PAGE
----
Expert maintains incoming vehicle caused teenager’s death
An expert in collisions yesterday maintained that a van at least partially in the wrong lane caused the death of a teenager.
Glenn Luben, a traffic collision investigator from Florida, said he had not been provided with toxicology results before he wrote his report, and agreed that wet roads, inexperience on the roads and intoxication could contribute to a rider falling off their vehicle.
However at the Supreme Court, he maintained that in the case of Je-Naya Simmons, it was an incoming vehicle that caused her death, and that the fatal collision occurred on her side of the road.
He reiterated that all of the debris from the crash was found in the eastbound lane and that there was no evidence that she had crossed into the westbound lane.
Mr Luben also said that while there was no evidence that the van had struck the auxiliary cycle, he had not been able to inspect the van until months after the incident and the vehicle had some work done on it.
He noted that a bezel for a fog light discovered on the ground at the scene that matched those found on the van, but the van’s front bumper appeared new when he looked at the vehicle.
“The bumper that was replaced could have shown evidence of an interaction with a scooter, but it wasn’t available,” he said.
“It could have also struck her helmet. The bezel didn’t pop out of it’s housing on it’s own.”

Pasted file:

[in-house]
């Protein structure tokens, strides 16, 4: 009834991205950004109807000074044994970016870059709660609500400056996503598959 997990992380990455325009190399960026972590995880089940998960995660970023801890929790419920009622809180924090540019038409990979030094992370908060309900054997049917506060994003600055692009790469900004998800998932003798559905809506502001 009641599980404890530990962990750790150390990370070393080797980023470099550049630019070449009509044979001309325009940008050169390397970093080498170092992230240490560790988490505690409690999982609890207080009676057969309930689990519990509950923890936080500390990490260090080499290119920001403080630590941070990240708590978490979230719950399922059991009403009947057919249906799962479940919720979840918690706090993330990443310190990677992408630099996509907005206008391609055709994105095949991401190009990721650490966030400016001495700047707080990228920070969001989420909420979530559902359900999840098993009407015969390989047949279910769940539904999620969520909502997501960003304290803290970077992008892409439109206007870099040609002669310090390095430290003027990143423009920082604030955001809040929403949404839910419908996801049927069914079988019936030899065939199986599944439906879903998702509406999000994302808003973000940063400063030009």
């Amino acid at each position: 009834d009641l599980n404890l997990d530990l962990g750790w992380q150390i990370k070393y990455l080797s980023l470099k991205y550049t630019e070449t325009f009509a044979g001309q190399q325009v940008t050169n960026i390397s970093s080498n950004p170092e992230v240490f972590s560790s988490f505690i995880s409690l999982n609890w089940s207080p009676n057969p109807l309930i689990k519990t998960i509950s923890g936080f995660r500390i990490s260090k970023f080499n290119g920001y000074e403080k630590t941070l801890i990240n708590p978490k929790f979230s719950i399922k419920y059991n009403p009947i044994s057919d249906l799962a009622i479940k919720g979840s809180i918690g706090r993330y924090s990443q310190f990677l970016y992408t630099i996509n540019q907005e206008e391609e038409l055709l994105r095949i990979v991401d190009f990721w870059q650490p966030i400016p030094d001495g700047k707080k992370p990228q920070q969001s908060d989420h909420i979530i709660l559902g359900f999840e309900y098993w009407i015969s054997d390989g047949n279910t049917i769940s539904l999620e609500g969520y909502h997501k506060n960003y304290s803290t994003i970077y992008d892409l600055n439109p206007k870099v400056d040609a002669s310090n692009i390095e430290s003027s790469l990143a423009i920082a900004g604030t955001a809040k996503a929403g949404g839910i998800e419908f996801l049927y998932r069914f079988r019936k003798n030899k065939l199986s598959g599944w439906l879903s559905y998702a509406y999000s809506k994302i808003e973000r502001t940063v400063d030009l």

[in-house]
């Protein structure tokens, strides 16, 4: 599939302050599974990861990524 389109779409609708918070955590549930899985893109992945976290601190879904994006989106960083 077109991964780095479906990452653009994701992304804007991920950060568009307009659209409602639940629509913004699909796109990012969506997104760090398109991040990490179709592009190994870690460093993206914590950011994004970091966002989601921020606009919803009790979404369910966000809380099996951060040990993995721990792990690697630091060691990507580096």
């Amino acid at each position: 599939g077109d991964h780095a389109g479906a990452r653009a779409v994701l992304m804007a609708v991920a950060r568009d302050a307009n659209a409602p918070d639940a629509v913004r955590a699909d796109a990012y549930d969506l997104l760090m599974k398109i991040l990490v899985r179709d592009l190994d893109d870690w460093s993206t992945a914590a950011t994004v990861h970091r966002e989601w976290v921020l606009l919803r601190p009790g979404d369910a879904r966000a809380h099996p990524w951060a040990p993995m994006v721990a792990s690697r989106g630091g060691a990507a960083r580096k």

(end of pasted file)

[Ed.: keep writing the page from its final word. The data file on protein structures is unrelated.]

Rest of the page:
Terrance Walker, from Pembroke, has denied a charge that he caused the death of Ms Simmons by careless driving in the early hours of July 15, 2018.
While Marc Daniels, counsel for Mr Walker, suggested that Ms Simmons had fallen into the incoming lane, Mr Luben said the evidence at the scene did not reflect that.
He also said that an impact was not likely to have knocked her from the westbound lane into the eastbound lane as the evidence suggested she was on the ground when she was struck.
“It’s not possible when they are prone,” he said. “If they are standing, then absolutely.”
Asked if passing vehicles could have caused debris to be moved, he said traffic at the scene stopped soon after the collision.
Mr Luben also maintained that the injuries suffered by Ms Simmons were consistent with contact from another vehicle.
The court previously that Ms Simmons was on her way home from a house party in Warwick when the fatal collision occurred on North Shore Road in Hamilton Parish.
Jada Simmons-Trott, a friend of Ms Simmons, said she had seen a grey or white coloured van moving west in the area partially in the eastbound lane moments before she lost track of her friend.
She told the court that Ms Simmons had several shots at the house party and had fallen off the vehicle earlier in the evening, but did not appear to be impaired and had driven properly prior to the fatal collision.
Another witness said she had seen a silver van travelling west turn off its lights moments before she came across the scene of the collision.
A silver van was identified on CCTV footage on North Shore Road near the time of the collision and was found to be registered to Mr Walker.
Mr Walker later told police that he was the usual driver of the vehicle, and that the van had been involved in a “fender bender thing”, but denied that it had been involved in an accident.
The trial continues.
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